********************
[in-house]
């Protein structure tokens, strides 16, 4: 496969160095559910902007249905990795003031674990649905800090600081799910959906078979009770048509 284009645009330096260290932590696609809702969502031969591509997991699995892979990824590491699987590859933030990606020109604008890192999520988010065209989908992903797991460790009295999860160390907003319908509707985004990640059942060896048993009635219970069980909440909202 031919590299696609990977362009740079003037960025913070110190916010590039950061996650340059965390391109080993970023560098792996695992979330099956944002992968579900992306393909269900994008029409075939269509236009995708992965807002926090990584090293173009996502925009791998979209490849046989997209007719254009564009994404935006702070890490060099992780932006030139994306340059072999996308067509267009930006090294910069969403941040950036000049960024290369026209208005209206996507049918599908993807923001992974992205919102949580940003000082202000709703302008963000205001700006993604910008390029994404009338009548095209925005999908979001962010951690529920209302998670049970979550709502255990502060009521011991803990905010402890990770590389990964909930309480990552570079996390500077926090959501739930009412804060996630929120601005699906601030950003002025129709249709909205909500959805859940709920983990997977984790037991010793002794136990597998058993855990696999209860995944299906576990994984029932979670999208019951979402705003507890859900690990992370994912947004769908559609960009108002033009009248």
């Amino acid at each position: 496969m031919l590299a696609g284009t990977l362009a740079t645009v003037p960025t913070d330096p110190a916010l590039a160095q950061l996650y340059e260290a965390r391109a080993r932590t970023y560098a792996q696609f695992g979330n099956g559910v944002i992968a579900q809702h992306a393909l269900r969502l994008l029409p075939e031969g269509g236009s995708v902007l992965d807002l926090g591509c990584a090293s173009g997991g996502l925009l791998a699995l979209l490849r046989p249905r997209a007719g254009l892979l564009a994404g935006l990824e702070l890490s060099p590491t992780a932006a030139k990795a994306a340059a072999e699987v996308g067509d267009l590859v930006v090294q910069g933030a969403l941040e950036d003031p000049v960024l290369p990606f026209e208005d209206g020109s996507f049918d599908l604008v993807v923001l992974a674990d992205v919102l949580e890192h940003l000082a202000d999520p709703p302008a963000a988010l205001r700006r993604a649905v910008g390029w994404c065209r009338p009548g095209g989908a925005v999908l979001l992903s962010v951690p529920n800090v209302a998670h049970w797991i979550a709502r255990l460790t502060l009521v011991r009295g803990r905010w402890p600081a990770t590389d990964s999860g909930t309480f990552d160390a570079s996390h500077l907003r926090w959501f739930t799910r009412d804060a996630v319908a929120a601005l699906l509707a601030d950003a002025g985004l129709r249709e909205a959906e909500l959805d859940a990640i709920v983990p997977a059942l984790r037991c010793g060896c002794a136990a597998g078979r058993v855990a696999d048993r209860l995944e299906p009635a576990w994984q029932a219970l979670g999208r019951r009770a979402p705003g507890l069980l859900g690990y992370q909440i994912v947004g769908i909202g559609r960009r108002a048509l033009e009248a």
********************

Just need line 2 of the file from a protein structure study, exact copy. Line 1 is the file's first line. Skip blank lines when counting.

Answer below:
């Protein structure tokens, strides 16, 4: 496969160095559910902007249905990795003031674990649905800090600081799910959906078979009770048509 284009645009330096260290932590696609809702969502031969591509997991699995892979990824590491699987590859933030990606020109604008890192999520988010065209989908992903797991460790009295999860160390907003319908509707985004990640059942060896048993009635219970069980909440909202 031919590299696609990977362009740079003037960025913070110190916010590039950061996650340059965390391109080993970023560098792996695992979330099956944002992968579900992306393909269900994008029409075939269509236009995708992965807002926090990584090293173009996502925009791998979209490849046989997209007719254009564009994404935006702070890490060099992780932006030139994306340059072999996308067509267009930006090294910069969403941040950036000049960024290369026209208005209206996507049918599908993807923001992974992205919102949580940003000082202000709703302008963000205001700006993604910008390029994404009338009548095209925005999908979001962010951690529920209302998670049970979550709502255990502060009521011991803990905010402890990770590389990964909930309480990552570079996390500077926090959501739930009412804060996630929120601005699906601030950003002025129709249709909205909500959805859940709920983990997977984790037991010793002794136990597998058993855990696999209860995944299906576990994984029932979670999208019951979402705003507890859900690990992370994912947004769908559609960009108002033009009248």